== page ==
This feature update called Windows 10 April Update or formerly Windows 10 Spring Update (Build number 1803 in the System dialog) implements the ability to determine which sound device a program uses. Some Win32 (traditionally-developed) programs, namely well-bred media editing and management programs or VoIP programs have the ability for a user to determine which sound device they want that program to use. But the Web browsers, along with Spotify or TuneIn Radio and most of the Microsoft Store apps don’t offer this ability.

HP Elitebook 2560p playing through Naim DAC-V1 USB DAC

Windows 10 April Update allows the speakers in this USB-based audio setup to play only the music while the audio alerts play through the laptop’s integrated speakers

This means that you could set things up so that the system sounds like that Windows error “ding” or the email alert sound don’t blast through the good sound system but play through the cheaper speaker setup like your laptop’s speakers. It is while Spotify or that other audio program plays through the good speakers or hi-fi system. Similarly, you may want that YouTube video or the game you are playing to have its sound come through your big TV’s speaker but don’t like the idea of the Windows audio prompts being a distraction by barging through those speakers.

Praise and worship at church

You can set things up so that the playout computer doesn’t play Windows audio alert sounds through PA systems like this church’s setup

This feature will be essential for those of you who use your computer with a PA system as an audio/video playout device and end up using baseline software that doesn’t offer the ability to manage the audio devices the software plays through. Here, you avoid having those PA speakers “magnifying” the audio prompts that Windows makes when a dialogue box pops up or new email comes in. Similarly, you could then have one audio-output device like headphones or low-powered speakers serve as a “cue” device that you use to verify or line-up the content you want to

Sound devices that you can send an app’s sound output through

play before you have it playing through the main speakers.

How do you go about this?

You would need to make sure that your computer is running with another sound device that is attached to the good sound system. This could be a separate sound card, USB sound module or DAC, or a Bluetooth audio adaptor. If you have the computer connected to a sound system equipped with Bluetooth, USB or similar audio functionality, you have effectively set up the secondary sound device. It also applies if you have connected it to the big TV or home-theatre setup using an HDMI cable.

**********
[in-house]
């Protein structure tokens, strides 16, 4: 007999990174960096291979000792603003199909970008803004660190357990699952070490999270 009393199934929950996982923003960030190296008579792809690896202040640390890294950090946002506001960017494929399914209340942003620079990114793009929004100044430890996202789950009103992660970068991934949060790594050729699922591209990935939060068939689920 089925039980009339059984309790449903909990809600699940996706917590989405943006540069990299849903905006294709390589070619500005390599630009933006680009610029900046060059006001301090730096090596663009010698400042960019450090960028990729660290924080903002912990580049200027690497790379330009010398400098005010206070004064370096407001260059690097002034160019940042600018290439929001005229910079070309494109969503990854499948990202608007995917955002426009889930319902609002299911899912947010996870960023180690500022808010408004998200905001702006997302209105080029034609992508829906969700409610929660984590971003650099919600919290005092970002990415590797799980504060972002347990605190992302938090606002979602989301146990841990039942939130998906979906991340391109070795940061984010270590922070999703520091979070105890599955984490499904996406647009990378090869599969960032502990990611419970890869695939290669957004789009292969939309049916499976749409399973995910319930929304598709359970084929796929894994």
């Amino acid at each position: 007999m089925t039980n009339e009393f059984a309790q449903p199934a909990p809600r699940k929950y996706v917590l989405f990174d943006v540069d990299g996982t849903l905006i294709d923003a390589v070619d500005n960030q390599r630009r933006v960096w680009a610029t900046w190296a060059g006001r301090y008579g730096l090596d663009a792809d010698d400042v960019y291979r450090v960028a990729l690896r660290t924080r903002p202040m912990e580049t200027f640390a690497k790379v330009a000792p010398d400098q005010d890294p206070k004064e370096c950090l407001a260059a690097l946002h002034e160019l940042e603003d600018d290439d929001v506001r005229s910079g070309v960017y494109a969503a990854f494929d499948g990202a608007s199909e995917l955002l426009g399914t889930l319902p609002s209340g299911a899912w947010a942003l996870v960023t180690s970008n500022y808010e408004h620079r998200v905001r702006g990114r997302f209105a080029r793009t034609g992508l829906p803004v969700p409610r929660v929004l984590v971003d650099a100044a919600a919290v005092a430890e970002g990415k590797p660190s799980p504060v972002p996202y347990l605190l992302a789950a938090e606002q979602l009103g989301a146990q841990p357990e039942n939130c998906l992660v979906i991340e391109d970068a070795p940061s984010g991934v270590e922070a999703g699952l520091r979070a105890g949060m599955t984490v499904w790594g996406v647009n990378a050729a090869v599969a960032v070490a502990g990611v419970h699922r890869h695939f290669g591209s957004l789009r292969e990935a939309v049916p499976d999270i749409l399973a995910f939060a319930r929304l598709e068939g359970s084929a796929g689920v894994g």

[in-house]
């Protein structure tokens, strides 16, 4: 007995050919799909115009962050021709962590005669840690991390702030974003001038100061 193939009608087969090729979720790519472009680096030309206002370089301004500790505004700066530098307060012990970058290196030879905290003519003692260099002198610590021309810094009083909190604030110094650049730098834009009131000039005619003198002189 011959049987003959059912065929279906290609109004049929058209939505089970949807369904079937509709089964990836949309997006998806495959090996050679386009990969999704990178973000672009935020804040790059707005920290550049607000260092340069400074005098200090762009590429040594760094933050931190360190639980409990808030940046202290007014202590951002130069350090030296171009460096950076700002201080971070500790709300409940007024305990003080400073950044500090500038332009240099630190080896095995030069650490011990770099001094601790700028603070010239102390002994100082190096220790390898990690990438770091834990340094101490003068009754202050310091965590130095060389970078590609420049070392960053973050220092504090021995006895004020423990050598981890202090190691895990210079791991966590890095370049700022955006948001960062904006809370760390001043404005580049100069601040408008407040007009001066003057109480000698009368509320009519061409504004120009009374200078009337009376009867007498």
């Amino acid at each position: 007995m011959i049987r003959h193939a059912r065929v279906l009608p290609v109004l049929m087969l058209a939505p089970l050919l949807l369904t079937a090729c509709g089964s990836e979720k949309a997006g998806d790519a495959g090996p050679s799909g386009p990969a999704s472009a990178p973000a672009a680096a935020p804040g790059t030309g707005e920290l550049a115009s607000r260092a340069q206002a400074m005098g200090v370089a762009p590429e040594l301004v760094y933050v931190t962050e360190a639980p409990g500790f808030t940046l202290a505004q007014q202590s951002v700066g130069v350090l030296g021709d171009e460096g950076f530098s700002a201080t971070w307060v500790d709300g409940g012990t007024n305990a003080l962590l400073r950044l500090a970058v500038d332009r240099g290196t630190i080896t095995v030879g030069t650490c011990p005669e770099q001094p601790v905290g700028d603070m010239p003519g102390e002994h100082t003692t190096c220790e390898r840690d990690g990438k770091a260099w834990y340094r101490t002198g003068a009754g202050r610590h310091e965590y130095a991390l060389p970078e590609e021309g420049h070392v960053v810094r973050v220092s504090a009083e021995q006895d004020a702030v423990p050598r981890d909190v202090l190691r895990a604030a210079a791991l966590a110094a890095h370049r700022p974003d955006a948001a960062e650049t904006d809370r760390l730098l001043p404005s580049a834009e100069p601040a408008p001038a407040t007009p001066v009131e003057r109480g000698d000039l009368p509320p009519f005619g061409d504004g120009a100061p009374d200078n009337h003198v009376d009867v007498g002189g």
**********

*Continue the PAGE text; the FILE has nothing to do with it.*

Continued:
Identifying the sound devices

Then you identify the two different sound devices – the one that you want as your “primary” device for monitoring audio prompts that Windows provides and the “secondary” one you want your multimedia content to play through.

The sound functionality that is built in to a laptop computer or a desktop computer’s motherboard will typically be represented by something like a Realtek, Intel HD Audio or similar chipset name. In most cases, this integrated-sound chipset serve the internal speakers in a laptop or a pair of cheap computer speakers connected to the audio sockets on a desktop computer’s motherboard.

Sony STR-DN1060 home theatre receiver press picture courtesy of Sony America

If you connect your computer to your monitor or TV through one of these home-theatre receivers using the HDMI connections on these sets, you will be using the separate HDMI audio subsystem facilitated by your computer’s graphics infrastructure for the sound that comes through the receiver

Display setups connected to your computer via HDMI or DisplayPort that have audio abilities will have those abilities seen as an audio function of the display infrastructure. Some of these cases like Intel integrated graphics chips will properly refer to the arrangement as “display audio” or “HDMI display audio” due to the function being separate from the computer’s main sound chipset. This arrangement also holds true if you are connecting HDMI audio devices like soundbars, HDMI audio adaptors and home-theatre receivers between your computer and your display using the HDMI cable.

Let’s not forget that USB or Bluetooth devices that use the Windows audio-device class drivers will still identify themselves by their device or chipset make and model. This is to avoid confusion that can exist if you connect multiple USB or Bluetooth audio devices to the same host computer.

Configuring your setup

Go to Settings (the gear icon in your Start menu) and click on the System option. Then click on the Sound menu on the left of the System menu page. Make sure the current sound device is the primary one that will drive your laptop, monitor or other cheaper speakers. Then click on “App volume and device preferences” to bring up the menu to determine which speakers Spotify or your other multimedia app will use.

If you added a new audio output device to your computer, Windows will automatically assume it is the default audio device. Here, if you want this device to be the secondary device, you would have to use the above-mentioned Settings – Sound panel to select the primary sound device to be the default device.